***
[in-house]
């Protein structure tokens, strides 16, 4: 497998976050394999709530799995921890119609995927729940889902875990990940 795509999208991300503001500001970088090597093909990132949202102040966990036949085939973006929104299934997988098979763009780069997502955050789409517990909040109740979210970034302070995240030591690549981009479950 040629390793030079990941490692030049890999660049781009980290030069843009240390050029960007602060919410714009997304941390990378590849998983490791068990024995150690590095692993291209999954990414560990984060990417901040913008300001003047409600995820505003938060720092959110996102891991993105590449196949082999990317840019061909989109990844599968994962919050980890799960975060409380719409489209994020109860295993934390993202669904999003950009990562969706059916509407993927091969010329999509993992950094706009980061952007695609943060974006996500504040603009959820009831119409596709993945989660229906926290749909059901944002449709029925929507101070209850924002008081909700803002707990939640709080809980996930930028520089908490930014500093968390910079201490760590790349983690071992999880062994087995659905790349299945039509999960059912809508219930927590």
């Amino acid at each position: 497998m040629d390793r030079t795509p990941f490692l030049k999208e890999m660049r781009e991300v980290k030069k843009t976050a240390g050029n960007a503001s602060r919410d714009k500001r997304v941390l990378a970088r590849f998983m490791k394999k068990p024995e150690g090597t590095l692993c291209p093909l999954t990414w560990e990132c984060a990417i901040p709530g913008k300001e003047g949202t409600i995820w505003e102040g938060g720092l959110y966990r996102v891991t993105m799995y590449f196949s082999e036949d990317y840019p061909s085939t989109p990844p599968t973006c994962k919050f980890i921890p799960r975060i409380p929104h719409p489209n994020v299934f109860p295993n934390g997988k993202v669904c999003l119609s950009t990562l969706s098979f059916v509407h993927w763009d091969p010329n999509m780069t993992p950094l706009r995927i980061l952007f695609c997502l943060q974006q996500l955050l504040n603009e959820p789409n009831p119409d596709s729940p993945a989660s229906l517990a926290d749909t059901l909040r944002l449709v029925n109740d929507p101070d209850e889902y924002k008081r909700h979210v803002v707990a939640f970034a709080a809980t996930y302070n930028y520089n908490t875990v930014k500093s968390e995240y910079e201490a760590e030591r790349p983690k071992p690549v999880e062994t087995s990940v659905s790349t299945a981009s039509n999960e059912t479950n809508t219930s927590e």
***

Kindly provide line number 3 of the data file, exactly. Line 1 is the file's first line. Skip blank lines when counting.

């Amino acid at each position: 497998m040629d390793r030079t795509p990941f490692l030049k999208e890999m660049r781009e991300v980290k030069k843009t976050a240390g050029n960007a503001s602060r919410d714009k500001r997304v941390l990378a970088r590849f998983m490791k394999k068990p024995e150690g090597t590095l692993c291209p093909l999954t990414w560990e990132c984060a990417i901040p709530g913008k300001e003047g949202t409600i995820w505003e102040g938060g720092l959110y966990r996102v891991t993105m799995y590449f196949s082999e036949d990317y840019p061909s085939t989109p990844p599968t973006c994962k919050f980890i921890p799960r975060i409380p929104h719409p489209n994020v299934f109860p295993n934390g997988k993202v669904c999003l119609s950009t990562l969706s098979f059916v509407h993927w763009d091969p010329n999509m780069t993992p950094l706009r995927i980061l952007f695609c997502l943060q974006q996500l955050l504040n603009e959820p789409n009831p119409d596709s729940p993945a989660s229906l517990a926290d749909t059901l909040r944002l449709v029925n109740d929507p101070d209850e889902y924002k008081r909700h979210v803002v707990a939640f970034a709080a809980t996930y302070n930028y520089n908490t875990v930014k500093s968390e995240y910079e201490a760590e030591r790349p983690k071992p690549v999880e062994t087995s990940v659905s790349t299945a981009s039509n999960e059912t479950n809508t219930s927590e």